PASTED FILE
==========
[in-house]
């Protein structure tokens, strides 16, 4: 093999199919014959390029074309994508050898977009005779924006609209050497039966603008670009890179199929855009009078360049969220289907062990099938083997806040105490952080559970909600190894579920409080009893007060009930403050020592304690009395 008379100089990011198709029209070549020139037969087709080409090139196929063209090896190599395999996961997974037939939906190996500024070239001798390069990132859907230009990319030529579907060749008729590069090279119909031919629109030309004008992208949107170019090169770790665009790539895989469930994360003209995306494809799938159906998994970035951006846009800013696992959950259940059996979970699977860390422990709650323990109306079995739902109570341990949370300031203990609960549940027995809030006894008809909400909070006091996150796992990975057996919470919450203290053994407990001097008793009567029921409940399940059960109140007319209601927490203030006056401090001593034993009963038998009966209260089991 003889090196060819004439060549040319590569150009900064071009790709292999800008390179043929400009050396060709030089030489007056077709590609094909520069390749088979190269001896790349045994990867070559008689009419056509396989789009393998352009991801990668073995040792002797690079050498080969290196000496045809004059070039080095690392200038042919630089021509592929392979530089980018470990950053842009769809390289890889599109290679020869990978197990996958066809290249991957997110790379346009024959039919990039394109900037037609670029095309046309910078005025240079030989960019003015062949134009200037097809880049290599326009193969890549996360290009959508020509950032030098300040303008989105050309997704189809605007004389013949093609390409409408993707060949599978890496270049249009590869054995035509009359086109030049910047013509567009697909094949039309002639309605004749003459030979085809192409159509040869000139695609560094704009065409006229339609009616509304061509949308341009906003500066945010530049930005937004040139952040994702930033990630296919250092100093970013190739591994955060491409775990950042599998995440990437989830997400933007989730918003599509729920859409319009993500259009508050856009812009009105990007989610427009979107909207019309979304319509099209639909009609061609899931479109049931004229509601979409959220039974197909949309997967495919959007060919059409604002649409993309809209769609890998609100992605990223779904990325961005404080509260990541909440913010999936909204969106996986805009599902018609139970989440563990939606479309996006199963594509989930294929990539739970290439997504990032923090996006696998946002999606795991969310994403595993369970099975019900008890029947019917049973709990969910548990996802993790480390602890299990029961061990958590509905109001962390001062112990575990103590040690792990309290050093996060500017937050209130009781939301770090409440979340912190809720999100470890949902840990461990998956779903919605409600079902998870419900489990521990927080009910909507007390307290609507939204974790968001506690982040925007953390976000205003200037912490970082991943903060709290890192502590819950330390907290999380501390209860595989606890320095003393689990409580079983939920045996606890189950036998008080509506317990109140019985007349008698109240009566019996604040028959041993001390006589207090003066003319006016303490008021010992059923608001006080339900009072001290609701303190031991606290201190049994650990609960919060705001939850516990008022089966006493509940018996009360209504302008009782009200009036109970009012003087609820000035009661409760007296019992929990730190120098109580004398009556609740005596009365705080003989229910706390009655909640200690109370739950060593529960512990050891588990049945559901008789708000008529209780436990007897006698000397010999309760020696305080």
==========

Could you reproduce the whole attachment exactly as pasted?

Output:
[in-house]
């Protein structure tokens, strides 16, 4: 093999199919014959390029074309994508050898977009005779924006609209050497039966603008670009890179199929855009009078360049969220289907062990099938083997806040105490952080559970909600190894579920409080009893007060009930403050020592304690009395 008379100089990011198709029209070549020139037969087709080409090139196929063209090896190599395999996961997974037939939906190996500024070239001798390069990132859907230009990319030529579907060749008729590069090279119909031919629109030309004008992208949107170019090169770790665009790539895989469930994360003209995306494809799938159906998994970035951006846009800013696992959950259940059996979970699977860390422990709650323990109306079995739902109570341990949370300031203990609960549940027995809030006894008809909400909070006091996150796992990975057996919470919450203290053994407990001097008793009567029921409940399940059960109140007319209601927490203030006056401090001593034993009963038998009966209260089991 003889090196060819004439060549040319590569150009900064071009790709292999800008390179043929400009050396060709030089030489007056077709590609094909520069390749088979190269001896790349045994990867070559008689009419056509396989789009393998352009991801990668073995040792002797690079050498080969290196000496045809004059070039080095690392200038042919630089021509592929392979530089980018470990950053842009769809390289890889599109290679020869990978197990996958066809290249991957997110790379346009024959039919990039394109900037037609670029095309046309910078005025240079030989960019003015062949134009200037097809880049290599326009193969890549996360290009959508020509950032030098300040303008989105050309997704189809605007004389013949093609390409409408993707060949599978890496270049249009590869054995035509009359086109030049910047013509567009697909094949039309002639309605004749003459030979085809192409159509040869000139695609560094704009065409006229339609009616509304061509949308341009906003500066945010530049930005937004040139952040994702930033990630296919250092100093970013190739591994955060491409775990950042599998995440990437989830997400933007989730918003599509729920859409319009993500259009508050856009812009009105990007989610427009979107909207019309979304319509099209639909009609061609899931479109049931004229509601979409959220039974197909949309997967495919959007060919059409604002649409993309809209769609890998609100992605990223779904990325961005404080509260990541909440913010999936909204969106996986805009599902018609139970989440563990939606479309996006199963594509989930294929990539739970290439997504990032923090996006696998946002999606795991969310994403595993369970099975019900008890029947019917049973709990969910548990996802993790480390602890299990029961061990958590509905109001962390001062112990575990103590040690792990309290050093996060500017937050209130009781939301770090409440979340912190809720999100470890949902840990461990998956779903919605409600079902998870419900489990521990927080009910909507007390307290609507939204974790968001506690982040925007953390976000205003200037912490970082991943903060709290890192502590819950330390907290999380501390209860595989606890320095003393689990409580079983939920045996606890189950036998008080509506317990109140019985007349008698109240009566019996604040028959041993001390006589207090003066003319006016303490008021010992059923608001006080339900009072001290609701303190031991606290201190049994650990609960919060705001939850516990008022089966006493509940018996009360209504302008009782009200009036109970009012003087609820000035009661409760007296019992929990730190120098109580004398009556609740005596009365705080003989229910706390009655909640200690109370739950060593529960512990050891588990049945559901008789708000008529209780436990007897006698000397010999309760020696305080």